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Grid reliability

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For decades the United States has had an electrical grid that millions of people have trusted to supply power to their homes and devices. Largely considered the largest complex machine ever built by man, the grid has been dependable since its introduction in 1890. However, over the years there have been a number of factors that have threatened its reliability - with climate change at the top of that list.

A "Dirty" State of Affairs

It's no secret that today's electricity generation in the U.S. is largely powered by fossil fuels. And as long as we continue to depend on fossil fuels for energy, the more we perpetuate the climate crisis by emitting unnecessary amounts of greenhouse gasses into the atmosphere. The weather events we're experiencing today are the result of about 33 degrees fahrenheit of warming since a pre-industrial society. And without major modification to how we contribute to the current climate crisis, the Intergovernmental Panel on Climate Change projects warming to increase to nearly 40 degrees fahrenheit by the year 2100.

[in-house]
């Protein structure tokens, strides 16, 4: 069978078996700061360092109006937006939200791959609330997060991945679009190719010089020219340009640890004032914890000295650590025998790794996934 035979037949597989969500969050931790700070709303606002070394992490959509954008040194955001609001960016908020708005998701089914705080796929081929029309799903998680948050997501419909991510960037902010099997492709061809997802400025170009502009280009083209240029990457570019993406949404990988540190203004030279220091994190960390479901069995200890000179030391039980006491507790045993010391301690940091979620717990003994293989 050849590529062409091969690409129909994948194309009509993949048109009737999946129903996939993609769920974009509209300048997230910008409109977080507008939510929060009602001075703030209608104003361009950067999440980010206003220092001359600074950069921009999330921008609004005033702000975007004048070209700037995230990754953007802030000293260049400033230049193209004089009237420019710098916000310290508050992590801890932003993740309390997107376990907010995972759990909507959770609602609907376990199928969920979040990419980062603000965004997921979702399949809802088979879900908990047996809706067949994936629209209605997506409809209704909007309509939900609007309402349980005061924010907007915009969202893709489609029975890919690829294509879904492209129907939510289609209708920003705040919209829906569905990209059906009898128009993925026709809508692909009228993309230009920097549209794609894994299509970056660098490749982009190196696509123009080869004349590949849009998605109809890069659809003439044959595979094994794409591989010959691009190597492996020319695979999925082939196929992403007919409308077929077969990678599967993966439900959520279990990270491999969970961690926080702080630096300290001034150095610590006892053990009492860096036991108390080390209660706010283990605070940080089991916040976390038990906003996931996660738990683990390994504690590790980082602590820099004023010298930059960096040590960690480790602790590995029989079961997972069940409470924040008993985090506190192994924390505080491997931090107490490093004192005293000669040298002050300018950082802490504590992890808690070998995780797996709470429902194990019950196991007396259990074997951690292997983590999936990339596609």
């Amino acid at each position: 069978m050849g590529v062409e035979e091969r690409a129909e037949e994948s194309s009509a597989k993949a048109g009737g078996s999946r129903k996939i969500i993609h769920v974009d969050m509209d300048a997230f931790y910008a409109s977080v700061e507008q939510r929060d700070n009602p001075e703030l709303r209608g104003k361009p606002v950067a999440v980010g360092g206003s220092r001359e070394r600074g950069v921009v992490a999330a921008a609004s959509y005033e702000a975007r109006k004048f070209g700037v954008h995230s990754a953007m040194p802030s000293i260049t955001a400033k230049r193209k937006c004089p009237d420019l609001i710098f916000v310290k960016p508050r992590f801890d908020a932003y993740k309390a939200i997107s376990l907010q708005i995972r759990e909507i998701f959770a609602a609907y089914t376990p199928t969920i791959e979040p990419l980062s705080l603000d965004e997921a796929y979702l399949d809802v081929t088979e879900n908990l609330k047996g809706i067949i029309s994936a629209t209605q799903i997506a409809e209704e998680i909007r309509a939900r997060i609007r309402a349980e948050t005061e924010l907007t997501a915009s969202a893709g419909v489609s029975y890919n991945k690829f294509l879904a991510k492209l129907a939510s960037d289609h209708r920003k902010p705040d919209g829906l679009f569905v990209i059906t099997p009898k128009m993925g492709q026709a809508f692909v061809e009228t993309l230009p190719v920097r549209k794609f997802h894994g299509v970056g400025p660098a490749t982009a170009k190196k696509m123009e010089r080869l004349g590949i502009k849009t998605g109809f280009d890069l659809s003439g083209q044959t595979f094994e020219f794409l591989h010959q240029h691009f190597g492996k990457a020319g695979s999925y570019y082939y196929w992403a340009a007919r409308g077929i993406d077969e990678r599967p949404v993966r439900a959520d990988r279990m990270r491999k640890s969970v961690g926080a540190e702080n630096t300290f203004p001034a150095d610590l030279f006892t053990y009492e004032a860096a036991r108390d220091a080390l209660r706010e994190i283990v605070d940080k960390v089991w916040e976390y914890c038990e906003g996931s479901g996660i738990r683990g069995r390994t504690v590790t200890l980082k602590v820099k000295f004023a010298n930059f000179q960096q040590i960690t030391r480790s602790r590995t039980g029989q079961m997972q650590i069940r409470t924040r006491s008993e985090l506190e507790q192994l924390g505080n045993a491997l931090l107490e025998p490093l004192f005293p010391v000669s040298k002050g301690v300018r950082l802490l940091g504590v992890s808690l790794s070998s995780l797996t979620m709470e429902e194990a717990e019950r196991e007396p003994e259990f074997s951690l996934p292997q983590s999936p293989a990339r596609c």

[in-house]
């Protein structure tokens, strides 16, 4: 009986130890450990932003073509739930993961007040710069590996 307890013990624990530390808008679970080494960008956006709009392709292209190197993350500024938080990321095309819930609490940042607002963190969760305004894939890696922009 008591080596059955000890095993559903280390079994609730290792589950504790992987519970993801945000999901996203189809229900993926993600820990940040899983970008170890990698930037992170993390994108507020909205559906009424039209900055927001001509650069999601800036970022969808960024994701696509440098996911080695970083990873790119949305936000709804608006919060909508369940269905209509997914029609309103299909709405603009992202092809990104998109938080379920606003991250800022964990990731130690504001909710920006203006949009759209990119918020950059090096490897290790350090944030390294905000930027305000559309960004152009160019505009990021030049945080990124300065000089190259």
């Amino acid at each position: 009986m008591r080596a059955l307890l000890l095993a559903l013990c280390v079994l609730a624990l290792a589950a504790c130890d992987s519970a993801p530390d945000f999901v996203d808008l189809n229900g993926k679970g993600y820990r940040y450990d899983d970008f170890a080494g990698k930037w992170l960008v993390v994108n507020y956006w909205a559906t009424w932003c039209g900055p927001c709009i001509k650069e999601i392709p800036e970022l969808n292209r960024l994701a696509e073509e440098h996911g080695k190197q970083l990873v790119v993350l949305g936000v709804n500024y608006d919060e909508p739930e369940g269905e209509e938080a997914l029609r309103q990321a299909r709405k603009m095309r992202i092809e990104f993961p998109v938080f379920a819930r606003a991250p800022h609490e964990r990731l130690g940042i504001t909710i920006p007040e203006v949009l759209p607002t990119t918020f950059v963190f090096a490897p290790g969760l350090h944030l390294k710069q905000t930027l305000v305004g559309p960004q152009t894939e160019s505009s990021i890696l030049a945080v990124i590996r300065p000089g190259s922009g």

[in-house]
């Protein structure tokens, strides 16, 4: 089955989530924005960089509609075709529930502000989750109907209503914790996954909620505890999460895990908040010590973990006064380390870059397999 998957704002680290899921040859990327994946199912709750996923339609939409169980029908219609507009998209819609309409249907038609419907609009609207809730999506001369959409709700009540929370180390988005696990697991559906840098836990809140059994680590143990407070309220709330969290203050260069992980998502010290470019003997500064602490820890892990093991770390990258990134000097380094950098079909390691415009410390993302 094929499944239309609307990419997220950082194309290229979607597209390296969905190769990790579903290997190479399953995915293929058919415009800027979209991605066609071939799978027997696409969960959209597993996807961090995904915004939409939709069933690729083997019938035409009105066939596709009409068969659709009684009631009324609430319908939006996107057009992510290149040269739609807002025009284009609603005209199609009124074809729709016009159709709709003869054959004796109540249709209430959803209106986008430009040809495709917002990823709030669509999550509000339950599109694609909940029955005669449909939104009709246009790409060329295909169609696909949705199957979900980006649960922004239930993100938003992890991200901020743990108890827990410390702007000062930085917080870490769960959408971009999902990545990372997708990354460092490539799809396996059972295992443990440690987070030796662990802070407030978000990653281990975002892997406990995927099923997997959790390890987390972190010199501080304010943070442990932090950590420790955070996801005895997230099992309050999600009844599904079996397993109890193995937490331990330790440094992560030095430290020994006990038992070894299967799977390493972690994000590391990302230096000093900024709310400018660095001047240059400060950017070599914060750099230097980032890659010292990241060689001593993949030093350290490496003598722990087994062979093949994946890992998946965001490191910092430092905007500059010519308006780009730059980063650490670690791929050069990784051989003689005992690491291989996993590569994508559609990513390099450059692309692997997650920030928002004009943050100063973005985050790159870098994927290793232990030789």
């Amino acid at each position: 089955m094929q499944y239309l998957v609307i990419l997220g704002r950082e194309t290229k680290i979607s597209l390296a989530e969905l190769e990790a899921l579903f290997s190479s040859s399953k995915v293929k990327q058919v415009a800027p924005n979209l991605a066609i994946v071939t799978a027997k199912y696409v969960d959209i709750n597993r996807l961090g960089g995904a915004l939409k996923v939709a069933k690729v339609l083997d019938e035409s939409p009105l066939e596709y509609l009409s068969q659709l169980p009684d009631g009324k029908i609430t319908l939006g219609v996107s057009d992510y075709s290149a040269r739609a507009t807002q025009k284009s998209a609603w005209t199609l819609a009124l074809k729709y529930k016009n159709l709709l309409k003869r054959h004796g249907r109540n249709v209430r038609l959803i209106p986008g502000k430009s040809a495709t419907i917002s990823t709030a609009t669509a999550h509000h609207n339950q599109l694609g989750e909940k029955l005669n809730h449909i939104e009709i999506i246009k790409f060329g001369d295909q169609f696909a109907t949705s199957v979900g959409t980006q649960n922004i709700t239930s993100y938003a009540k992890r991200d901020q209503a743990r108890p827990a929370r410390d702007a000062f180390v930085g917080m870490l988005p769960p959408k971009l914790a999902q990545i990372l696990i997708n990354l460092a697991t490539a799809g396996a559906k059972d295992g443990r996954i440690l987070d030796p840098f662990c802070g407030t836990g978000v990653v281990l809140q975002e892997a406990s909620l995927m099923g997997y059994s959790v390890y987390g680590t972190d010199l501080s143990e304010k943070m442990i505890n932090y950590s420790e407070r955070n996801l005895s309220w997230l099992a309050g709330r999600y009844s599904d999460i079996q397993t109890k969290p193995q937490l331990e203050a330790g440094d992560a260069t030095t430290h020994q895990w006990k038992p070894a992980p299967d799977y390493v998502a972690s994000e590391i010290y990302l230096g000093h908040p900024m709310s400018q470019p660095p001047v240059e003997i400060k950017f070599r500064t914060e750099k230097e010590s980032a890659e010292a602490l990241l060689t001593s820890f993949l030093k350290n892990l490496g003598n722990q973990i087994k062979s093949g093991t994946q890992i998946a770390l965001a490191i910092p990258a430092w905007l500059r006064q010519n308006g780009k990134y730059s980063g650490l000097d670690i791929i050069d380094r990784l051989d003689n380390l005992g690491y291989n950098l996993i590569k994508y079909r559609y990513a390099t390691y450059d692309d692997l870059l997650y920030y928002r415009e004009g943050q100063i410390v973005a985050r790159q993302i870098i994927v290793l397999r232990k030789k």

As you might imagine, this has catastrophic consequences - like changing rainfall patterns and increasing droughts and wildfires - all of which affect our power grid at every level. From energy generation to distribution to transmission, electricity disruptions will be prevalent across the country, costing utility companies and customers billions of dollars.

To put it into perspective, the U.S. experienced a 60% increase in major blackout events from severe weather in just five years from 2015 to 2020.

Source: U.S. Energy Information Administration

At the rate we're heading, we can't continue to rely on resources that are directly contributing to our grid's downfall. Instead, we must focus efforts on transitioning to clean energy alternatives to restore grid flexibility.

Grid Reliability vs. Resilience